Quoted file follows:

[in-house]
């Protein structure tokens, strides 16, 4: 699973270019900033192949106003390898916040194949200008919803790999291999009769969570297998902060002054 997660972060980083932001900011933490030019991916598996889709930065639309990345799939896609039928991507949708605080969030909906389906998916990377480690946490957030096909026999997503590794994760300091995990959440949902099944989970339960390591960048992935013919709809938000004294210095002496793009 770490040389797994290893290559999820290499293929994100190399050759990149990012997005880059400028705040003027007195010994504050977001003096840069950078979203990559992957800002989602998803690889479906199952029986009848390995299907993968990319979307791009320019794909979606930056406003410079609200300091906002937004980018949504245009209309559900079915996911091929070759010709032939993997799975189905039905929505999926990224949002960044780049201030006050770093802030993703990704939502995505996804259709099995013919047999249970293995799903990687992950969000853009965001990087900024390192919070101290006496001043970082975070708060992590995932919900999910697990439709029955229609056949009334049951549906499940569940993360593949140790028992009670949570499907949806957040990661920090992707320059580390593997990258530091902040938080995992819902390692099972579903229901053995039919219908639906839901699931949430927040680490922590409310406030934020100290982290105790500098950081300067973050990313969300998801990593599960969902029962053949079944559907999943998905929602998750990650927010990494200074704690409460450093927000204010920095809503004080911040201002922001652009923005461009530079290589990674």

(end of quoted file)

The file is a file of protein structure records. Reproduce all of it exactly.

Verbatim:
[in-house]
């Protein structure tokens, strides 16, 4: 699973270019900033192949106003390898916040194949200008919803790999291999009769969570297998902060002054 997660972060980083932001900011933490030019991916598996889709930065639309990345799939896609039928991507949708605080969030909906389906998916990377480690946490957030096909026999997503590794994760300091995990959440949902099944989970339960390591960048992935013919709809938000004294210095002496793009 770490040389797994290893290559999820290499293929994100190399050759990149990012997005880059400028705040003027007195010994504050977001003096840069950078979203990559992957800002989602998803690889479906199952029986009848390995299907993968990319979307791009320019794909979606930056406003410079609200300091906002937004980018949504245009209309559900079915996911091929070759010709032939993997799975189905039905929505999926990224949002960044780049201030006050770093802030993703990704939502995505996804259709099995013919047999249970293995799903990687992950969000853009965001990087900024390192919070101290006496001043970082975070708060992590995932919900999910697990439709029955229609056949009334049951549906499940569940993360593949140790028992009670949570499907949806957040990661920090992707320059580390593997990258530091902040938080995992819902390692099972579903229901053995039919219908639906839901699931949430927040680490922590409310406030934020100290982290105790500098950081300067973050990313969300998801990593599960969902029962053949079944559907999943998905929602998750990650927010990494200074704690409460450093927000204010920095809503004080911040201002922001652009923005461009530079290589990674």